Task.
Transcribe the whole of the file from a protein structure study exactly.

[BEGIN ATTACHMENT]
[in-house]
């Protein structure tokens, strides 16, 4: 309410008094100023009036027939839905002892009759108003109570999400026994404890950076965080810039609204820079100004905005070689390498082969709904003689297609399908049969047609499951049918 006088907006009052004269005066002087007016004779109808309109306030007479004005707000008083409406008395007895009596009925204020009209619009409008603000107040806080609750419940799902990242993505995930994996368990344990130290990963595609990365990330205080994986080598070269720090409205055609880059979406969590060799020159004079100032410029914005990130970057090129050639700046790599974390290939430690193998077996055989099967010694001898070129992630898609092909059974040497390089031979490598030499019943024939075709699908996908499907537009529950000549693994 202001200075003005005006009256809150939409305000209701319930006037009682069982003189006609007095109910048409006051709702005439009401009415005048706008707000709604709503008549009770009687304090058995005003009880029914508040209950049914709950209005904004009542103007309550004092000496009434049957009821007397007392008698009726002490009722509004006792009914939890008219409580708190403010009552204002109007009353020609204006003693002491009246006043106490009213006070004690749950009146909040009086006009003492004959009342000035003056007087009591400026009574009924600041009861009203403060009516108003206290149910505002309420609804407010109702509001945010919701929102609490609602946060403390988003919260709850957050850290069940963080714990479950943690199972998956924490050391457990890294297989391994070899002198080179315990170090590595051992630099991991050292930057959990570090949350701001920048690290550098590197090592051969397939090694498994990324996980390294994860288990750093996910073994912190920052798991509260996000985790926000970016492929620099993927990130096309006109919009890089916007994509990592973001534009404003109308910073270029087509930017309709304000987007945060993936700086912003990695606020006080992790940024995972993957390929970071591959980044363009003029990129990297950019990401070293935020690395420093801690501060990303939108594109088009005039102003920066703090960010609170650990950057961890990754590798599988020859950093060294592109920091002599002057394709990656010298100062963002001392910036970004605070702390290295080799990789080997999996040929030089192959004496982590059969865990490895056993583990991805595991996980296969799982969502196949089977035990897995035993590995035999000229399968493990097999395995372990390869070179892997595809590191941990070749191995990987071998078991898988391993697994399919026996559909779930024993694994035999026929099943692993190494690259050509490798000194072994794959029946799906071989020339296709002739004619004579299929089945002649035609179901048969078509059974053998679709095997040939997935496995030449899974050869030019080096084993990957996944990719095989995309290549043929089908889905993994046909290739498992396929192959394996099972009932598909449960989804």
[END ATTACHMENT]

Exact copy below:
[in-house]
């Protein structure tokens, strides 16, 4: 309410008094100023009036027939839905002892009759108003109570999400026994404890950076965080810039609204820079100004905005070689390498082969709904003689297609399908049969047609499951049918 006088907006009052004269005066002087007016004779109808309109306030007479004005707000008083409406008395007895009596009925204020009209619009409008603000107040806080609750419940799902990242993505995930994996368990344990130290990963595609990365990330205080994986080598070269720090409205055609880059979406969590060799020159004079100032410029914005990130970057090129050639700046790599974390290939430690193998077996055989099967010694001898070129992630898609092909059974040497390089031979490598030499019943024939075709699908996908499907537009529950000549693994 202001200075003005005006009256809150939409305000209701319930006037009682069982003189006609007095109910048409006051709702005439009401009415005048706008707000709604709503008549009770009687304090058995005003009880029914508040209950049914709950209005904004009542103007309550004092000496009434049957009821007397007392008698009726002490009722509004006792009914939890008219409580708190403010009552204002109007009353020609204006003693002491009246006043106490009213006070004690749950009146909040009086006009003492004959009342000035003056007087009591400026009574009924600041009861009203403060009516108003206290149910505002309420609804407010109702509001945010919701929102609490609602946060403390988003919260709850957050850290069940963080714990479950943690199972998956924490050391457990890294297989391994070899002198080179315990170090590595051992630099991991050292930057959990570090949350701001920048690290550098590197090592051969397939090694498994990324996980390294994860288990750093996910073994912190920052798991509260996000985790926000970016492929620099993927990130096309006109919009890089916007994509990592973001534009404003109308910073270029087509930017309709304000987007945060993936700086912003990695606020006080992790940024995972993957390929970071591959980044363009003029990129990297950019990401070293935020690395420093801690501060990303939108594109088009005039102003920066703090960010609170650990950057961890990754590798599988020859950093060294592109920091002599002057394709990656010298100062963002001392910036970004605070702390290295080799990789080997999996040929030089192959004496982590059969865990490895056993583990991805595991996980296969799982969502196949089977035990897995035993590995035999000229399968493990097999395995372990390869070179892997595809590191941990070749191995990987071998078991898988391993697994399919026996559909779930024993694994035999026929099943692993190494690259050509490798000194072994794959029946799906071989020339296709002739004619004579299929089945002649035609179901048969078509059974053998679709095997040939997935496995030449899974050869030019080096084993990957996944990719095989995309290549043929089908889905993994046909290739498992396929192959394996099972009932598909449960989804």